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Discussion papers
https://doi.org/10.5194/hess-2019-487
© Author(s) 2019. This work is distributed under
the Creative Commons Attribution 4.0 License.
https://doi.org/10.5194/hess-2019-487
© Author(s) 2019. This work is distributed under
the Creative Commons Attribution 4.0 License.

Submitted as: research article 24 Oct 2019

Submitted as: research article | 24 Oct 2019

Review status
This discussion paper is a preprint. It is a manuscript under review for the journal Hydrology and Earth System Sciences (HESS).

Long-term changes in Central European river discharge 1869–2016: impact of changing snow covers, reservoir constructions and an intensified hydrological cycle

Erwin Rottler, Till Francke, Gerd Bürger, and Axel Bronstert Erwin Rottler et al.
  • Institute of Environmental Science and Geography, University of Potsdam, Karl-Liebknecht-Straße 24–25, 14476 Potsdam, Germany

Abstract. Recent climatic changes have the potential to severely alter river runoff, particularly in snow-dominated river basins. Effects of changing snow covers superimpose with changes in precipitation and anthropogenic modifications of the watershed and river network. In the attempt to identify and disentangle long-term effects of different mechanisms, we employ a set of analytical tools to extract long-term changes in river runoff in high resolution. We combine quantile sampling with moving average trend statistics and empirical mode decomposition and apply these tools to discharge data recorded along rivers with nival, pluvial and mixed flow regimes as well as temperature and precipitation data covering the time frame 1869–2016. With a focus on Central Europe, we analyze the long-term impact of snow cover and precipitation changes along with their interaction with reservoir constructions.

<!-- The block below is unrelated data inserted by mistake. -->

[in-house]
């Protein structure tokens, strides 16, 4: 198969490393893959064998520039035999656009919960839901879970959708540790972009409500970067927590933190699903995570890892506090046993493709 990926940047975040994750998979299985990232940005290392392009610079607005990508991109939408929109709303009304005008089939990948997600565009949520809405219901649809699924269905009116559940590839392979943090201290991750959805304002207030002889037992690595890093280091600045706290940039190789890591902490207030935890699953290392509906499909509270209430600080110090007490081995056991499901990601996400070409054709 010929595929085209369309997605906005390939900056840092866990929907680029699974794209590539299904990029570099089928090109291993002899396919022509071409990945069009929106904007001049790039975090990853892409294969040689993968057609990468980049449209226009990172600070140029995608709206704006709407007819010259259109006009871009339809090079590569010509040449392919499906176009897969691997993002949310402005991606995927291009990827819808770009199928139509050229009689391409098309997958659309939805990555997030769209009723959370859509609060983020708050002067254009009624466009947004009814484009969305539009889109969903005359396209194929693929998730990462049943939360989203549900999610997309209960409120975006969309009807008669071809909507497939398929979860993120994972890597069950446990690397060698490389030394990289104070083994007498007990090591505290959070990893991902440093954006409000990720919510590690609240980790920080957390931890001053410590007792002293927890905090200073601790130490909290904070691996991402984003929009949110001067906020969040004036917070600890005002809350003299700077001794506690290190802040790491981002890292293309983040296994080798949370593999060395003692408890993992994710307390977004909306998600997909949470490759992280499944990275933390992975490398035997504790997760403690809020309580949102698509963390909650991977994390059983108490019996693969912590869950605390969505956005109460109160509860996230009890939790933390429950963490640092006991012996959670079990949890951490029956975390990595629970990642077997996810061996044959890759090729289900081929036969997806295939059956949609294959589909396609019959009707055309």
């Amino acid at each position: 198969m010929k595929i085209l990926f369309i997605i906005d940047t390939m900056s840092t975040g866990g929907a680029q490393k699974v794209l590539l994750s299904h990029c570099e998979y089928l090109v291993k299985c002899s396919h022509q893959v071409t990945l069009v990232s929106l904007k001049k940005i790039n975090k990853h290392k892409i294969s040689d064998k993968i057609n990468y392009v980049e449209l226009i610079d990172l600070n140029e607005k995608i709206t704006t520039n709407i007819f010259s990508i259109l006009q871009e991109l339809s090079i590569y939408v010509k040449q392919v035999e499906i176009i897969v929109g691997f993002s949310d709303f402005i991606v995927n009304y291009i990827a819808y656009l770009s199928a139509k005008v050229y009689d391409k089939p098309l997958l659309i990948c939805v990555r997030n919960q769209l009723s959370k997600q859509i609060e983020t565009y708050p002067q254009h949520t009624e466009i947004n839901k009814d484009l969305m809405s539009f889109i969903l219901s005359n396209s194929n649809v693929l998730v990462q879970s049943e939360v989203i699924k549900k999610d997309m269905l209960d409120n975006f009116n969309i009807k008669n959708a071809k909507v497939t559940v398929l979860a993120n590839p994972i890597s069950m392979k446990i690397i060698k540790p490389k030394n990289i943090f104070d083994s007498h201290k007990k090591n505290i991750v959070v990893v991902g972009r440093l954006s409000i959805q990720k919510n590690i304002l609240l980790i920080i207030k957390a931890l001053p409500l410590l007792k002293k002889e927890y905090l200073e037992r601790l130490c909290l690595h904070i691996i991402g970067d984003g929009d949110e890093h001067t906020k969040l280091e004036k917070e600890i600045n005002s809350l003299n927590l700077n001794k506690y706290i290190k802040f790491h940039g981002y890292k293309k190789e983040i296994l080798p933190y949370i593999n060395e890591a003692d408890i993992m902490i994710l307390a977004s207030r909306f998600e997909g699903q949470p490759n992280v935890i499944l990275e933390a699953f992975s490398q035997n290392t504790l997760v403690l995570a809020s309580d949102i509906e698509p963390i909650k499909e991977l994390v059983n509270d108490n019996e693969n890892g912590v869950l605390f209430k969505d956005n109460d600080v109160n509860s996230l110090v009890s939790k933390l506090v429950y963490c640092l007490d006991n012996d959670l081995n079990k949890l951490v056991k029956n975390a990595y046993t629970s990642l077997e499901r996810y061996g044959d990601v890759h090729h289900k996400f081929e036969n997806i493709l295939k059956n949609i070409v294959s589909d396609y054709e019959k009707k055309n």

Our results show that runoff seasonality of snow-dominated rivers decreases. Runoff increases in winter and spring, while discharge decreases in summer and beginning of autumn. We attribute this redistribution of annual flow mainly to reservoir constructions in the alpine ridge. During the course of the last century, large fractions of the alpine rivers have been dammed to produce hydropower. In recent decades, runoff changes induced by reservoir constructions seem to overlap with changes in snow cover. We suggest that alpine signals propagate downstream and affect runoff far outside the alpine area in river segments with mixed flow regimes. Furthermore, our results hint at more (intense) rainfall in recent decades. Detected increases in high discharge can be traced back to corresponding changes in precipitation.

Erwin Rottler et al.
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Erwin Rottler et al.
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Short summary
In the attempt to identify and disentangle long-term impacts of changes in snow cover and precipitation along with reservoir constructions, we employ a set of analytical tools on hydro-climatic time series. We identify storage reservoirs as an important factor redistributing runoff from summer to winter. Furthermore, our results hint at more (intense) rainfall in recent decades. Detected increases in high discharge can be traced back to corresponding changes in precipitation.
In the attempt to identify and disentangle long-term impacts of changes in snow cover and...
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